Tuesday, 23 August 2016

Who's the daddy? Female fish have novel way of finding reliable mates

Ocellated wrasse are able to influence which male fish fertilise their eggs, helping to sort stable nest-makers from the ‘dead-beat daddies’ of the fish world

Tuesday 16 August 201617.39 BST Last modified on Tuesday 16 August 201617.59 BST

Female fish have a novel way of finding Mr Right when it comes to picking fathers for their offspring, scientists have revealed.

Like most other species of fish, female ocellated wrasse release their eggs into the water for fertilisation by males, making just who ends up as the daddy something of a lottery.

But now researchers have revealed that females are able to influence which males will succeed in fertilising their eggs.

While a number of species that rely on internal fertilisation boast such mechanisms, including the duck, the new finding is a rare example of this ability being found in a species that undergoes external fertilisation.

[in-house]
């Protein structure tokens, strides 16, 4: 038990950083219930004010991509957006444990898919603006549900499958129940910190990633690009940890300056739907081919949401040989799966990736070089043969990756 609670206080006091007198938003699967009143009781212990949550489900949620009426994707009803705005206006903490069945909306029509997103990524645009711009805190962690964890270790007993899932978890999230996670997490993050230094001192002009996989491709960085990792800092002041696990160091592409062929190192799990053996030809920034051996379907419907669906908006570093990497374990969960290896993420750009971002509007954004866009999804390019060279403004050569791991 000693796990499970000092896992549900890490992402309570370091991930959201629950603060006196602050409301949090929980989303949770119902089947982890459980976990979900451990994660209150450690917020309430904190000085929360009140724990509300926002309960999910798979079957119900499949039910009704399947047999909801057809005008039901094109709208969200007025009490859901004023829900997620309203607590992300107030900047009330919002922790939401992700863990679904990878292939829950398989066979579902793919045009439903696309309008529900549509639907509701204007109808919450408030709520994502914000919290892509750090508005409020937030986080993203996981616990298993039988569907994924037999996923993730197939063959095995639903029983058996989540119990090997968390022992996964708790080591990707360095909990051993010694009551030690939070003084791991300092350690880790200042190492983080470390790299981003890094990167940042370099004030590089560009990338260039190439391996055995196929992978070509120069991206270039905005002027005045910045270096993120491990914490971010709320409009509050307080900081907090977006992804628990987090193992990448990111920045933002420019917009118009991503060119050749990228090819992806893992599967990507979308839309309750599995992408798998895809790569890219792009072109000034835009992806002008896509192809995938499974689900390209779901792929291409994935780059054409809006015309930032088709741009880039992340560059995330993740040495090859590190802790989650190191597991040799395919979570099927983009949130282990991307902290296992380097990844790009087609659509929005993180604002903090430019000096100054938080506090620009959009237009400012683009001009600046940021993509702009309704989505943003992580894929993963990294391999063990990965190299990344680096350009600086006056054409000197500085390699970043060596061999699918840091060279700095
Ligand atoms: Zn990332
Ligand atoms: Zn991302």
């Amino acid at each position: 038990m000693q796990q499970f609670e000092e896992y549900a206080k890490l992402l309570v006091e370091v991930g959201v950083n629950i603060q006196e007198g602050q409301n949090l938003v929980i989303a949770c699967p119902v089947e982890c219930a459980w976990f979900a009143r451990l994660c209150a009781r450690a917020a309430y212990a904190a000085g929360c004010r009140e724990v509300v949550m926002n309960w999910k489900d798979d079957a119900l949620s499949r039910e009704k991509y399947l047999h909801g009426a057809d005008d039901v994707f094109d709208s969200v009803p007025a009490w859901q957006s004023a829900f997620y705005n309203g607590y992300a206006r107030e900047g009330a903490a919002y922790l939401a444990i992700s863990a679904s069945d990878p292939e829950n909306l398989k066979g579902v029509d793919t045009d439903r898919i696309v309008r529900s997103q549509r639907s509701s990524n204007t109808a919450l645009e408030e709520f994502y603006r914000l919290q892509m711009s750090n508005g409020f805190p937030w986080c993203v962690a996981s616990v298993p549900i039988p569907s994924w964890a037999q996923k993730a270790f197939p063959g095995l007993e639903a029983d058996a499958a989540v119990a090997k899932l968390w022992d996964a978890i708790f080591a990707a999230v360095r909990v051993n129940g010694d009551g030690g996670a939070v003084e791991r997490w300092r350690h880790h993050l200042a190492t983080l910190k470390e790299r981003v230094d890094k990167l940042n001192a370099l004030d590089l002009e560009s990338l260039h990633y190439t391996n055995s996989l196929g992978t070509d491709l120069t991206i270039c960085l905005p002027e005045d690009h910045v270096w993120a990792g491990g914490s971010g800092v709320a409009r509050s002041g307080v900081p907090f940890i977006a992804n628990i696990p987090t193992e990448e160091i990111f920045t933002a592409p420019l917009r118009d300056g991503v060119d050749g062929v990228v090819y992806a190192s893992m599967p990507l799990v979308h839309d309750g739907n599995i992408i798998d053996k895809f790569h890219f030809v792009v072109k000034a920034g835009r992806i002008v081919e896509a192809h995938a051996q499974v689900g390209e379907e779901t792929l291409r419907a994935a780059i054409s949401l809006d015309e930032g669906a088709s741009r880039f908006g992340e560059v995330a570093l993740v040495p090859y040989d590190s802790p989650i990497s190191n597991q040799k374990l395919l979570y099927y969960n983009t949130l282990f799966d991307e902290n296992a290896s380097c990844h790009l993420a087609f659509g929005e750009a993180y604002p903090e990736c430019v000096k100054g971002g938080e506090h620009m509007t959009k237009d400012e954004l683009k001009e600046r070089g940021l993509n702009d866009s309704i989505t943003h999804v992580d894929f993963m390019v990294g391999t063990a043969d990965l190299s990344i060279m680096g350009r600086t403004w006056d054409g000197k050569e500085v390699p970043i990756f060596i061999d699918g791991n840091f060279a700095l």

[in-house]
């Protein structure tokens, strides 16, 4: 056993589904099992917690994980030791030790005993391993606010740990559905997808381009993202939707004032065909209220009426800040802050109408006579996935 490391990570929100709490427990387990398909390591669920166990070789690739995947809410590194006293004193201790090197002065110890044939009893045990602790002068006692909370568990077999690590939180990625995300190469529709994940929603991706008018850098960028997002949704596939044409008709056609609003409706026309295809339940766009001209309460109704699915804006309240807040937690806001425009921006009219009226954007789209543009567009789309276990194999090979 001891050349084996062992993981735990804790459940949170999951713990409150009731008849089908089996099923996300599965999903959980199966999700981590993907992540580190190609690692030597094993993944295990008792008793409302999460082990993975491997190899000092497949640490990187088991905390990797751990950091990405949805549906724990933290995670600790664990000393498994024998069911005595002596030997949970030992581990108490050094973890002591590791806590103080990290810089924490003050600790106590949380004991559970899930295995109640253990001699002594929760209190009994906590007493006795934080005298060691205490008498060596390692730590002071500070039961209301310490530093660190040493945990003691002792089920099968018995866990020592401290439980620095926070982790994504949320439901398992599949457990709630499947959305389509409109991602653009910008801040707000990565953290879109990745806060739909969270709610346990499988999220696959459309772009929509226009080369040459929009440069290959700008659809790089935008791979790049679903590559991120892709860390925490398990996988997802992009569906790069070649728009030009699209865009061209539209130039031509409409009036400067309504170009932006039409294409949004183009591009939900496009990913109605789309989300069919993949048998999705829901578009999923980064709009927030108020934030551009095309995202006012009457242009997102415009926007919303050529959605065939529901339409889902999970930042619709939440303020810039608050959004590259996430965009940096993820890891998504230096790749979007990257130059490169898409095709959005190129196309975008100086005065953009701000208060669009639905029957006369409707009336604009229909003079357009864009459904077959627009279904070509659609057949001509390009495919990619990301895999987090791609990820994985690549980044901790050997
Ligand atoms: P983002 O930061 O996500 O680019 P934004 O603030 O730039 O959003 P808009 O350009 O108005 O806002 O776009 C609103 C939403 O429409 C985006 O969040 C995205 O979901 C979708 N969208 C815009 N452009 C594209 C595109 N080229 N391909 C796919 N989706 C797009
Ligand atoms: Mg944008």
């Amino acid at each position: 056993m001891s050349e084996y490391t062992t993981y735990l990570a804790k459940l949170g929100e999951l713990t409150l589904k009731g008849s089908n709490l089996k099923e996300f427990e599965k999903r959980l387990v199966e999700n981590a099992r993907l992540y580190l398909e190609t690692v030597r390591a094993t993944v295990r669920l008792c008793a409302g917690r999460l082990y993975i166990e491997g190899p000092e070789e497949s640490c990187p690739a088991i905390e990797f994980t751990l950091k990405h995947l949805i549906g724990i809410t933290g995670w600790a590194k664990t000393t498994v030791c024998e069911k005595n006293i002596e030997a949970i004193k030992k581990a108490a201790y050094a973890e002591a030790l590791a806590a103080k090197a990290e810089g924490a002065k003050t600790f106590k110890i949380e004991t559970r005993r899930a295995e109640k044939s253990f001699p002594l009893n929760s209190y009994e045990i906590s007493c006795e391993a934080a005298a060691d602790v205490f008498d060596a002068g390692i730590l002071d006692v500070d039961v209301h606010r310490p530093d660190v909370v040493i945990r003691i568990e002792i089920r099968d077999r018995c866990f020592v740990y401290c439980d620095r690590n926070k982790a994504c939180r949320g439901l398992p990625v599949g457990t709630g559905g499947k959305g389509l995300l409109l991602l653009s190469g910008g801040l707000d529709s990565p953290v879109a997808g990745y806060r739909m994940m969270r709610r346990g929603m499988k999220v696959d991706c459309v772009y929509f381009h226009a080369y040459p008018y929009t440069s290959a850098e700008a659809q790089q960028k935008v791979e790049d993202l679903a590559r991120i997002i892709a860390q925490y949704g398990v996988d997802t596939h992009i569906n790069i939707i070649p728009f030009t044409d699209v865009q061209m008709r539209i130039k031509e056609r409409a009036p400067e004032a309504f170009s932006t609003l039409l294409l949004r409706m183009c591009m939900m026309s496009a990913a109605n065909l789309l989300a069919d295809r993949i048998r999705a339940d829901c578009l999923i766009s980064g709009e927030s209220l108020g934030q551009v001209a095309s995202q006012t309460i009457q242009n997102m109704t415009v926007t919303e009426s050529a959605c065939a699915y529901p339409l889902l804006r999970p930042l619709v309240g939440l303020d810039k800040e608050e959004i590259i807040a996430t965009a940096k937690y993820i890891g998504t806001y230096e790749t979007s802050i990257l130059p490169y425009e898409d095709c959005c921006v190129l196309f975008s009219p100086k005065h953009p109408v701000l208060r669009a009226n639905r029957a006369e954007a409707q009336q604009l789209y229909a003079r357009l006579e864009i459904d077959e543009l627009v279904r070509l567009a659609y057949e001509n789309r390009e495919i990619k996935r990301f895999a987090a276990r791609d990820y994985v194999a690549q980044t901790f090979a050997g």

Writing in the journal Nature Communications, a team of researchers from the US say that the female ocellated wrasse is able to sort Mr Nice from Mr Nasty thanks to a substance, known as ovarian fluid, that coats the eggs she has released.

The preferred type of mate is the nest-building male who guards offspring and woos females. By contrast, males which shoot sperm at the eggs and flee – so-called “sneaker males”– are less favoured. “They are like the dead-beat daddy of the fish world,” says Kelly Stiver, co-author of the study from Southern Connecticut State University.

But while nesting males produce sperm that swim faster than that of sneaker males, there is a hitch. Sneaker males release more sperm.

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